3 of 4 people found the following review helpful
on November 6, 2013
Last year Game fans received two different projects from the West Coast emcee; his California Republic mixtape and his fifth studio album, Jesus Piece. While that may seem like a dream come true to most people, I found myself disappointed with both efforts. His mixtape didn't grab me at all, and Jesus Piece sounded rushed and unfocused. Since then Game's been pretty quiet, only dropping a handful of videos from both projects. However, last month he released his latest mixtape OKE, and I was pleasantly surprised with the end result.
For one, Game actually sounds hungry again. He may not be The Documentay-hungry, but he definitely sounds more focused this time around. Whether it's him discussing the harsh reality of Compton streets on track two, "Life Is But A Dream" or his mother's visit to the hospital on track six, "Love on Fire," there is a certain passion that was undeniably absent from his last few projects. In fact, "Love on Fire" is easily the most powerful song we've heard from Game since 2011's "The Kill." He paints an extremely vivid picture that gives me chills every time I listen to it.
In addition, his name-dropping seems to be tamer in comparison to some of his more recent material. However, as a result, his subject matter can become a little generic at times--there is a lot of talk about cars and women--but it doesn't wind up being a huge issue. Also, Game doesn't hesitate to get personal on here; discussing his divorce, his children, and his mother. The name-dropping is still part of his repertoire, of course, but it's not a big point of emphasis on this project. I will say, though, that the 50 Cent diss on track 14, "Swerve"--which sounds like a R.E.D. Album leftover--was a little unnecessary, especially since he was trying to reconcile with him recently.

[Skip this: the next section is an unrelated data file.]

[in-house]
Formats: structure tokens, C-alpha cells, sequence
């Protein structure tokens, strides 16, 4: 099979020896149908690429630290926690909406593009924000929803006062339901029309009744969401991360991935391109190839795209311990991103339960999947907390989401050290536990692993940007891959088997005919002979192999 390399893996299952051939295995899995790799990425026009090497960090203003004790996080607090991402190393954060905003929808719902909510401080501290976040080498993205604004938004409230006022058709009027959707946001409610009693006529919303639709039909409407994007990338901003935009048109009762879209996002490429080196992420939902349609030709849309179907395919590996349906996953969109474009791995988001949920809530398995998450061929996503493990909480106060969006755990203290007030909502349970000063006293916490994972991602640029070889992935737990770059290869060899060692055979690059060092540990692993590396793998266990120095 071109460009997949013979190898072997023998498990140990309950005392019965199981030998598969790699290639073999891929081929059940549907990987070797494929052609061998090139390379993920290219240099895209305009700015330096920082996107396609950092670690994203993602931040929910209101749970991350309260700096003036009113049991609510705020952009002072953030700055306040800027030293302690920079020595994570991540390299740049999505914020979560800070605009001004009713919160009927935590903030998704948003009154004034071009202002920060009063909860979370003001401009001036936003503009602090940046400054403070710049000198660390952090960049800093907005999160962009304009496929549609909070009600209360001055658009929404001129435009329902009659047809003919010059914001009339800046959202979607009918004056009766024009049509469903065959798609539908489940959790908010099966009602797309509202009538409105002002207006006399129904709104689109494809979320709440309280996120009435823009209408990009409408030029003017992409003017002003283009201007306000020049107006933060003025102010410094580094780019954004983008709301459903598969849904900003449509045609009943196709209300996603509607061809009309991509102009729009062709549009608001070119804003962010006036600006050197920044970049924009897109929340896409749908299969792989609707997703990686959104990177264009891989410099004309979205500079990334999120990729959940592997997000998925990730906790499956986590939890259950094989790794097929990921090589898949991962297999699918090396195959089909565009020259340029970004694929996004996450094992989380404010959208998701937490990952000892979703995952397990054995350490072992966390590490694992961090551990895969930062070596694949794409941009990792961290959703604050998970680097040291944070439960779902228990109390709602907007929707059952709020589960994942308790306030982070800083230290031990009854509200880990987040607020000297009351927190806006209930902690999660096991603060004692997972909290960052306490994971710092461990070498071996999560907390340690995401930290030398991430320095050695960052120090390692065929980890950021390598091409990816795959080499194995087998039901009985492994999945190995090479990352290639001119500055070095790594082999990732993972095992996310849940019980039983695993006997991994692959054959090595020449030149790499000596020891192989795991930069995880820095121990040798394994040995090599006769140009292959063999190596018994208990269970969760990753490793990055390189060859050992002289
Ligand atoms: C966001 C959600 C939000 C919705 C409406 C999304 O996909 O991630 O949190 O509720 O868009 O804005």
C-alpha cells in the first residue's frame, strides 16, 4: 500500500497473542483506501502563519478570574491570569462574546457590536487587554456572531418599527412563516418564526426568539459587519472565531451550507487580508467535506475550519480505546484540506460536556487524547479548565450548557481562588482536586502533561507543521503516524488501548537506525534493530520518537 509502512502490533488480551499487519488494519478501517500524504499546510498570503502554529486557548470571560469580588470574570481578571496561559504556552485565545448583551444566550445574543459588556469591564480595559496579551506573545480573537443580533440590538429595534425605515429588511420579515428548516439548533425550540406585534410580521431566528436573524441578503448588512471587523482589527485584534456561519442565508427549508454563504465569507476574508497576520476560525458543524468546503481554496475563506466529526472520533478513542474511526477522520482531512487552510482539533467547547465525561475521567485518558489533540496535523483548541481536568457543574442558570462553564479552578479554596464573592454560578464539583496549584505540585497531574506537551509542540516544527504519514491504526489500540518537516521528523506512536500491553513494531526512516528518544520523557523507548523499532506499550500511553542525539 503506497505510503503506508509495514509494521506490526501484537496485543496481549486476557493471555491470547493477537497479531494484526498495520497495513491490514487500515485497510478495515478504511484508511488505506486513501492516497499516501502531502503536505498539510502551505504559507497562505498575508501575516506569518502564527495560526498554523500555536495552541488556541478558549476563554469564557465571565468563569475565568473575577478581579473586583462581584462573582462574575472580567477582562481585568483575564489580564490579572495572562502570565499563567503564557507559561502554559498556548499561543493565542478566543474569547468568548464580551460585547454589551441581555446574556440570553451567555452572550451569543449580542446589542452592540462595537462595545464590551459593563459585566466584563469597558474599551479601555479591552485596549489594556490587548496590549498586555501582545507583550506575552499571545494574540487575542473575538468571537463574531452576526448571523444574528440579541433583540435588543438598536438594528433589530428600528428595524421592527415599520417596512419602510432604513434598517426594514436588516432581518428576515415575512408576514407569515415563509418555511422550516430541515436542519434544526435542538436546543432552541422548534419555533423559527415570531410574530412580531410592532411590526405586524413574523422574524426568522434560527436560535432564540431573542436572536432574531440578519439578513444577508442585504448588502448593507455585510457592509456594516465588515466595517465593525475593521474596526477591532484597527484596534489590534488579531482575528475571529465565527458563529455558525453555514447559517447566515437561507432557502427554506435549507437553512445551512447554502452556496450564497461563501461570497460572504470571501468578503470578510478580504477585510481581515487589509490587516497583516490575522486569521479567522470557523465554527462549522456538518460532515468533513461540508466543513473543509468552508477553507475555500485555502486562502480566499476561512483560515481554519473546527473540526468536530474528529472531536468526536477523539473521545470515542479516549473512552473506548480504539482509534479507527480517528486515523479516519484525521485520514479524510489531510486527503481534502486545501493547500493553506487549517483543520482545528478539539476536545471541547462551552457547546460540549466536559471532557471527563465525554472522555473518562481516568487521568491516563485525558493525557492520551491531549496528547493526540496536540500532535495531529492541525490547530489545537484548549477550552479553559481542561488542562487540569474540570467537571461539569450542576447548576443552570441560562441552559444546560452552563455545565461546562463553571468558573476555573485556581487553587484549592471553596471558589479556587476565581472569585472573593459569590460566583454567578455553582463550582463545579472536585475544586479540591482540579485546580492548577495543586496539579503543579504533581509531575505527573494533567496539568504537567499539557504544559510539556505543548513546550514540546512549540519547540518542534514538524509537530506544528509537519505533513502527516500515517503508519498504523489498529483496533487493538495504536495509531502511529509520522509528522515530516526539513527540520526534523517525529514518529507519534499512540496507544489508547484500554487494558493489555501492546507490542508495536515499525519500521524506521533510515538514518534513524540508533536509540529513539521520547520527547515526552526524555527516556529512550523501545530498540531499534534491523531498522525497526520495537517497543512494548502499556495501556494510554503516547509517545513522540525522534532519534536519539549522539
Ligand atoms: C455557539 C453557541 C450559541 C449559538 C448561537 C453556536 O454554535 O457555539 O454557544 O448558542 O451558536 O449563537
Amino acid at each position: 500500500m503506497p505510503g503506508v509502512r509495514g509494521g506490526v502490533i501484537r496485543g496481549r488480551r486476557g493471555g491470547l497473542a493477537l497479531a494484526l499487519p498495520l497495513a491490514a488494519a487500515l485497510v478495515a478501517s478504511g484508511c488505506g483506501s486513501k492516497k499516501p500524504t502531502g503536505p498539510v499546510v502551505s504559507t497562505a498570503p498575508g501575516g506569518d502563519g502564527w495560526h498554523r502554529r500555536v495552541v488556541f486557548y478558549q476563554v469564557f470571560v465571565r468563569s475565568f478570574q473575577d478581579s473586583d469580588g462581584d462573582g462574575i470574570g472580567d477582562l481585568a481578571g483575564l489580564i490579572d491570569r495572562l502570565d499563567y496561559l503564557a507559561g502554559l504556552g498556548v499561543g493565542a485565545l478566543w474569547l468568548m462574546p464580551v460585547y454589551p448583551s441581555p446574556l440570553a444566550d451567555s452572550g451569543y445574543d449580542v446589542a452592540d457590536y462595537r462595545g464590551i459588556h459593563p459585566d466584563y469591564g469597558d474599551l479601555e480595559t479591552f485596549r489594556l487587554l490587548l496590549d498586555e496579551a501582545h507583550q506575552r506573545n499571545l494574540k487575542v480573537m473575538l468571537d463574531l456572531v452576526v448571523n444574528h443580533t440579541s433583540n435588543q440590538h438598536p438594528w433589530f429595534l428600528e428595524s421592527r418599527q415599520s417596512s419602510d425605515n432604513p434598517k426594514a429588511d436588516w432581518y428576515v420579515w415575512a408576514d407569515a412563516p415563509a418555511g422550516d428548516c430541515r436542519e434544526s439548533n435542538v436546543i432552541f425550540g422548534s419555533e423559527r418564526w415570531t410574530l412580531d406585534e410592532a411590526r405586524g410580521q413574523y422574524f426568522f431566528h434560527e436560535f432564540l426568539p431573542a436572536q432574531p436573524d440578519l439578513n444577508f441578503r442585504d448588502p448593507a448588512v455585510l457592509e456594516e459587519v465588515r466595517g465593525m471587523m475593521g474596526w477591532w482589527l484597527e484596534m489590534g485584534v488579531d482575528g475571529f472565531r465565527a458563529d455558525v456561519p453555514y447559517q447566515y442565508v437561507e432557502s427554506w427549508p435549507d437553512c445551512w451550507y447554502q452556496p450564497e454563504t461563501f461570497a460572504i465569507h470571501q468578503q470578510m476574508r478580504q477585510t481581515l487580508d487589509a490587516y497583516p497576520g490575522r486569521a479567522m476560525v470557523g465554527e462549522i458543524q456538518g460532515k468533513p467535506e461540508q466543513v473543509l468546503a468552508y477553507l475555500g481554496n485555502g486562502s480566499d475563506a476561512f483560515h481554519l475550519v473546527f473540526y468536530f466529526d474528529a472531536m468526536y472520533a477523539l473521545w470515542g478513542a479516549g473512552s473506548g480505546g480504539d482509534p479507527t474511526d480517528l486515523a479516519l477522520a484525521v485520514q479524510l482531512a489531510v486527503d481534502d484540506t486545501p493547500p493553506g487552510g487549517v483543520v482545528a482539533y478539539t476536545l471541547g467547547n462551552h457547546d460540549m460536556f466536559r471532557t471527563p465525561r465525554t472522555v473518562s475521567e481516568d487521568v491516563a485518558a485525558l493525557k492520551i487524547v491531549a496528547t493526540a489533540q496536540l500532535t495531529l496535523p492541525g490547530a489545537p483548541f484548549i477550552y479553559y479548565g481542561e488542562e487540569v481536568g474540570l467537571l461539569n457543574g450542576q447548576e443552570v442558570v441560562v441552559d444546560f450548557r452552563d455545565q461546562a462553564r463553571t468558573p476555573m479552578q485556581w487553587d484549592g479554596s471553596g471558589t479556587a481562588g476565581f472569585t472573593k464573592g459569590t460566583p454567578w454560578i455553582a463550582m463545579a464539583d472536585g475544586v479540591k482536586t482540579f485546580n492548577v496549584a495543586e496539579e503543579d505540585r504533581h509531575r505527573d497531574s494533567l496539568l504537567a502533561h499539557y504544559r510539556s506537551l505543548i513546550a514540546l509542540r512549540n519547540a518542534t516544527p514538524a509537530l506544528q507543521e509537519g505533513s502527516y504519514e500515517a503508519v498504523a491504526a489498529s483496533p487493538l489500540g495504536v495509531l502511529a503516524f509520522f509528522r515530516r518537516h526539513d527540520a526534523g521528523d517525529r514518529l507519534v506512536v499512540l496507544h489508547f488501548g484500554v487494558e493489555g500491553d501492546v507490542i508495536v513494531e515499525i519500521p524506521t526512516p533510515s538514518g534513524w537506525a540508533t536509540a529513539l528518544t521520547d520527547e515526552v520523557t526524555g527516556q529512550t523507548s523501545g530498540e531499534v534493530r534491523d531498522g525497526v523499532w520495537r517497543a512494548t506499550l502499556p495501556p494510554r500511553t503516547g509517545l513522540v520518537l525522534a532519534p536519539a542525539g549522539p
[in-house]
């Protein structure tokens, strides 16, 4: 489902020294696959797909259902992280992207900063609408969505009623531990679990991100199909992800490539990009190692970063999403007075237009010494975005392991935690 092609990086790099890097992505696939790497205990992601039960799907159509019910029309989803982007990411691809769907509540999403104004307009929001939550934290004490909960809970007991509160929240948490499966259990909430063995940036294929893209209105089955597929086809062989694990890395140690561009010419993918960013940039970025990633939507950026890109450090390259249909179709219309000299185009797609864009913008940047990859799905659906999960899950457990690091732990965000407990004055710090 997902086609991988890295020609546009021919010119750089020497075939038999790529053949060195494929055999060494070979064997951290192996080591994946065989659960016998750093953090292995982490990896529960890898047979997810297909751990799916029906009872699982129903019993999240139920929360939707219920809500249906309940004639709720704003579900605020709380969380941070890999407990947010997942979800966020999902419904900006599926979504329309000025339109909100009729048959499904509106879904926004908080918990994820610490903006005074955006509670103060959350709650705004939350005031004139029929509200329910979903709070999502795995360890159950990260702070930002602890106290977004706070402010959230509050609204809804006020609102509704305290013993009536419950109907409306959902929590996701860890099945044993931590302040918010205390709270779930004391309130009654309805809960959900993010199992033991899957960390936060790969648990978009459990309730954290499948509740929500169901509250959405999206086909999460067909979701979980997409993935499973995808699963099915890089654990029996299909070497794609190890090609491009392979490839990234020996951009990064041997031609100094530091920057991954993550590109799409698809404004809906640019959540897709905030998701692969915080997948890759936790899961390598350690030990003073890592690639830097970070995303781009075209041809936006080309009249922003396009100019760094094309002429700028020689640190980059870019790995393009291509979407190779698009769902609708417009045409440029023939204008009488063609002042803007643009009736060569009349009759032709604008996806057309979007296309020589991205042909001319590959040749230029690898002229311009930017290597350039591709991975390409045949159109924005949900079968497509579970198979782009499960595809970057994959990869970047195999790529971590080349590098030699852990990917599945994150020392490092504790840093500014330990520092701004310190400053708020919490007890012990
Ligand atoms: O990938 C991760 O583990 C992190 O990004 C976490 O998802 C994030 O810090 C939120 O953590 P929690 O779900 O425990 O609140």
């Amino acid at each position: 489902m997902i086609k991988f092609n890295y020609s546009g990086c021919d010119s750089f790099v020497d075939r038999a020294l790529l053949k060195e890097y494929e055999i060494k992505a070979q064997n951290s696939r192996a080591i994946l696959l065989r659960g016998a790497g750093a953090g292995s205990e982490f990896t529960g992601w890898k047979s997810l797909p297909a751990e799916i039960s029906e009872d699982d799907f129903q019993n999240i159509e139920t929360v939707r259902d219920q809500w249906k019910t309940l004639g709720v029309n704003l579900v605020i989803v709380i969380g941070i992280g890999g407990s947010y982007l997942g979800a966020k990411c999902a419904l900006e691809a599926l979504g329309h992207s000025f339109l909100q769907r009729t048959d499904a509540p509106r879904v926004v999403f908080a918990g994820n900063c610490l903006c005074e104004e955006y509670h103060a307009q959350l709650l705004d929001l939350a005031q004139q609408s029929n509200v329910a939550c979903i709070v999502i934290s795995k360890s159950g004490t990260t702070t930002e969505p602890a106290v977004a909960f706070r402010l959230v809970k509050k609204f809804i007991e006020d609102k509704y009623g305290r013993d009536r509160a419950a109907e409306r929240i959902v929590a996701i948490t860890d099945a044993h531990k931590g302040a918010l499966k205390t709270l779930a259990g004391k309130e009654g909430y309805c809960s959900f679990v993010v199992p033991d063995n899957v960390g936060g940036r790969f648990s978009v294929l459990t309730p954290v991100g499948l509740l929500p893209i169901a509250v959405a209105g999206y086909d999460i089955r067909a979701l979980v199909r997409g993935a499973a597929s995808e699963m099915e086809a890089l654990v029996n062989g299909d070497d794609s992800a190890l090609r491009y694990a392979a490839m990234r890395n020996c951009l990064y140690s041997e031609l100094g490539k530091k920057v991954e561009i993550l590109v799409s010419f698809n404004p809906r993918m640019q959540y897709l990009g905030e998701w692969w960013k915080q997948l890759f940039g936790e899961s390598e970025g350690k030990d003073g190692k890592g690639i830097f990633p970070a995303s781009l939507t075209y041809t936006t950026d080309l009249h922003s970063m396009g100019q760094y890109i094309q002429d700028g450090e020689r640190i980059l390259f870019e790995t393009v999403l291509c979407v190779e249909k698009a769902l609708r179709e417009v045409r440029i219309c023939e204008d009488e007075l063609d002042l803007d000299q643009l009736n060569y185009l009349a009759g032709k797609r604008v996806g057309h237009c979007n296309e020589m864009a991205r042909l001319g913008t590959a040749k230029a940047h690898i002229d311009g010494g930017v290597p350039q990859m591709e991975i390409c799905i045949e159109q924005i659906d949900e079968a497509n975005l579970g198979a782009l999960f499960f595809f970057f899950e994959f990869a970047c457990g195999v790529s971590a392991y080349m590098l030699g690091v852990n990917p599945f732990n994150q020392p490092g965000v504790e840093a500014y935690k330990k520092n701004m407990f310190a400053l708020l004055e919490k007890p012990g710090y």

Unfortunately, OKE is far from perfect. If I had to break it down, my biggest issue would be the mixtape's production. With production from Pops, Cool & Dre, League of Starz, and Amadeus, among others, OKE's production is extremely inconsistent. The first half of the mixtape is very raw, dark, and grounded. However, once you reach track nine things start spiraling out of control. The tone switches suddenly to a more ratchet-driven sound, and it doesn't complement anything we've heard up to this point. What's worse is that this sound isn't a one time thing. It's heard on-and-off for the remainder of the project, and it makes the final half a jumbled mess.
Finally, as one would expect, Game wasn't afraid of getting an abundance of features on here. What was surprising to me, though, was that he was actually tame in this department as well. Most of the guests on OKE are there more for hook support, and if the mixtape were missing the ratchet songs there would only be a handful of guest emcees. Some of the vocalists include Elijah Blake, Sam Hook, Chris Brown, and Chantel. In addition, you also get guest verses from ScHoolboy Q, Lil Wayne, Problem, Nipsey Hussle, and Stat Quo, among others. While the lineup definitely could have been better, we've been put through worse on previous mixtapes.
Standout Songs: "Life Is But A Dream (Feat. Elijah Blake)," "Love On Fire (Feat. Chantel)" & "Compton (Feat. Stat Quo)"
Overall Score: 7/10 - OKE shows that Game's flame is still burning strong. However, while it was nice to hear him spitting some raw bars again, the mixtape still suffers from a severe lack of focus. Game shines brightest when he's rapping over the smooth production found on the first half of OKE, but the dramatic shift in the project's tone also results in a shift in his lyrical consistency. With that said, though, there's still enough strong material on here to justify giving it a listen.